Something to remember: Whenever you change the target audience, it is critical you change the message. Many companies make the mistake of a one-message-fits-all, but success with social media, or any kind of marketing these days, is about getting super specific and initiating the audience with a creative match. A very simplistic way this, tactically, works out is we change the image of the ads (with copywriting being a huge element to success) and base it on the wealth of the potential client. Large scale projects from large homes are shown to the wealthier targets, while simpler walkways and front entryway projects are shown to audiences with potentially smaller budgets. This is just one simple example of effectively matching creative to audience in the social feed.
Beyond attracting the initial lead, we also worked closely with Jimmie to ensure that the seemingly personalized experience the prospect was having continued. Working to match the expectations of busy, professional potential clients, while also trying to improve the sales process and cut down on wasted time for Jimmie, we next implemented scheduling software directly to their website. Think about it: Margins can be thin in the design/build world, and chasing after low quality leads is expensive. That’s why, alongside these communication/messaging changes, we also helped the company optimize their sales process. When I was in design and sales for many years, we would not even have a phone conversation before booking an in-person consultation, a crazy inefficient way to go about it. This is going back over 16 years, and it is certainly what most of the companies I worked with did at the time. I’m sure it has a lot to do with technological advances and the growth and explosion of the outdoor living industry in general, but the point is simple — own the niche all the way, through all the channels and touchpoints, with all potential clients.
Standing Out in a Crowded Market
Another case study worth noting, to demonstrate the power of niches, is a much smaller (but no less impressive) company. They came onboard — let’s call them XYZ Landscaping — for a website redesign with Halstead in spring 2019. They were a young company, having been in the works since 2016, and they were just beginning to communicate fully—and truly own—their niche. Their first project with all the elements of the niche being implemented on a project really happened in spring 2018, and since then it has been all uphill. Originally a deck builder by trade, the owner branched out to natural stone, paver, and wall work. Combining materials artfully is seldom done at scale without the use of a landscape architect in the residential sector in my opinion. At the heart of their unique style was the intersection — literally — of composite decking and concrete paver patios. XYZ designed projects where the materials added unique style, texture, composition, and color combinations, and they began to gain serious traction on social media as a result. By the time we were brought onboard to do the site, they had fully come into their own with a few “banner” projects that are the picture of outdoor living in 2019. In addition to the great combination of all the elements — composite decking, patios, walls, privacy screen walls, outdoor lighting, fire features, and more — XYZ had also become synonymous with a clean-lined, modern, circular-meets-right-angle style, and there could not have been a better time. The landscape industry was taking a turn from curves to modern, and now XYZ was at the forefront.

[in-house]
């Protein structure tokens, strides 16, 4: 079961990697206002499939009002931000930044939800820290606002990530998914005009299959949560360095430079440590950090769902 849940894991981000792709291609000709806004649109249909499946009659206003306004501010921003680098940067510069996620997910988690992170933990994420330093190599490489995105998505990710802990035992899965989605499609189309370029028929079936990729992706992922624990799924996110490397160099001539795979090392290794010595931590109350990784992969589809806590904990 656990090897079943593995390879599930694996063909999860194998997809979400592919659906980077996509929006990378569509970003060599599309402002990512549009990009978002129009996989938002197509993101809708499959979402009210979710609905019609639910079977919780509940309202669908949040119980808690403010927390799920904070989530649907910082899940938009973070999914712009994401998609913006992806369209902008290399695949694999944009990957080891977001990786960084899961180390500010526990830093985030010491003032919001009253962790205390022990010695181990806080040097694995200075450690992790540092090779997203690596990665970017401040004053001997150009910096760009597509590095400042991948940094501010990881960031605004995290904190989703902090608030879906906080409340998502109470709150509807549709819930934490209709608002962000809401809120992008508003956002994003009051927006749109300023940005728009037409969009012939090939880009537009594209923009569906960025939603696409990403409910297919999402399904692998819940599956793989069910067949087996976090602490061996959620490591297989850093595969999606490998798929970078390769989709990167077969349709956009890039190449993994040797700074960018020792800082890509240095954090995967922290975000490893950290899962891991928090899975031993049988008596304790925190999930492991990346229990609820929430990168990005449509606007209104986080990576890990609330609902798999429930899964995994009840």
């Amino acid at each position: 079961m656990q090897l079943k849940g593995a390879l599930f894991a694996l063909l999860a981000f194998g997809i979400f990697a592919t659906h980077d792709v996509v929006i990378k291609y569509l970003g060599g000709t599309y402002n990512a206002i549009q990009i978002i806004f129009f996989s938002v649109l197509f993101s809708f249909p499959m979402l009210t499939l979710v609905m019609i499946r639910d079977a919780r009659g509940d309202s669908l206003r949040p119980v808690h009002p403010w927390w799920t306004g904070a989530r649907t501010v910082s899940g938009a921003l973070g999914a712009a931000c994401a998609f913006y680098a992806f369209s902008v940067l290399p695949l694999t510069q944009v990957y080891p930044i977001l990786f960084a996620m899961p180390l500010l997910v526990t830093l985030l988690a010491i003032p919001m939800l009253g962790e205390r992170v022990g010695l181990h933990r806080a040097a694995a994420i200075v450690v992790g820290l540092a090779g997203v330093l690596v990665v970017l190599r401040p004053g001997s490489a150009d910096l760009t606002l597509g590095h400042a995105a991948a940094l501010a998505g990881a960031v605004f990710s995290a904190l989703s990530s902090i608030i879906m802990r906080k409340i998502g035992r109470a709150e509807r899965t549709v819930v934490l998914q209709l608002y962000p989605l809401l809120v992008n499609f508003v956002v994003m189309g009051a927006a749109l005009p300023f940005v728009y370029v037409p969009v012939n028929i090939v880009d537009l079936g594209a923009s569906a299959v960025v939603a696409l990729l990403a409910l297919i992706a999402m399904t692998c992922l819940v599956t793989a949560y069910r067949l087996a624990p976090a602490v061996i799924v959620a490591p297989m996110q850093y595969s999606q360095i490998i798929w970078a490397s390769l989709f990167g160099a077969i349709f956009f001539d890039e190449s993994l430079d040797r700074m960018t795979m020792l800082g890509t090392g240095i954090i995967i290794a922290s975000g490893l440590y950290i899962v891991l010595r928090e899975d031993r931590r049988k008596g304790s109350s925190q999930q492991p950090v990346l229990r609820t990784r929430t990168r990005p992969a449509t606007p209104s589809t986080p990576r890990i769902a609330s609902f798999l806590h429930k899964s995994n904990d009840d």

Now, this is where I tell you what makes them so successful. They do not do just any project. They do not do all projects. They specialize exclusively in this particular type of project, allowing them to build a brand and a name for themselves. And at the core of the website design was that very point. The website’s purpose was to effectively communicate this niche up front and rather loudly, and to educate the potential customer about how XYZ builds their projects and the process, the cost of their typical projects, and to ultimately prequalify online visitors before they reach out to the company. This saves the owner wasted time that he does not have to spare, and helps to deliver quality leads. Rather than a traditional email form as the point of inquiry, we implemented a custom online scheduling experience that included a thorough interview-style “form.” By the time the inquiry lands in the owner’s inbox, he has the first round of prequalifications out of the way. Now, for companies without a healthy lead funnel, this would be the exact opposite approach you want to take. The more questions asked on a form, the less likely a person is to complete it — that’s just a fact. So a company starving for work would need a less aggressive initial approach, keeping them open to as much potential work as possible. But for XYZ, a more selective approach is exactly what they need to further solidify their position, and to let the customer know “this is what we do; are you a fit for us?” It takes some of the “power” back from the lead, and makes them intrigued by how a company could be so forward with their approach.
In case you still doubt the necessity of having your own niche, Ambius, a landscape company in Reading, PA, tied at rank 15 in the 2018 Lawn & Landscape Top 100 issue. This list is a compilation of the best of the best by revenue of landscaping companies based in North America. One of the smaller companies ranked above 20, with just over 1,000 employees, Ambius is mostly competing with larger companies, but this is not what makes them stand out. It is their service offering. While a handful of companies landed at 2%-7% revenue from interior landscaping, Ambius ended that year with a whopping 97% of their revenue coming from interior landscaping, with a 100% of those projects being commercial. Ambius found their niche. With a handful of companies on the list even dabbling in interior landscaping, Ambius reduced their potential competition to less than 3 firms in the top 100 companies. Can you imagine standing out among your peers like that? With a well-developed brand, unique niche, properly targeted audience, and a strategy to communicate it all effectively, that is possible. It’s possible through the power of a niche.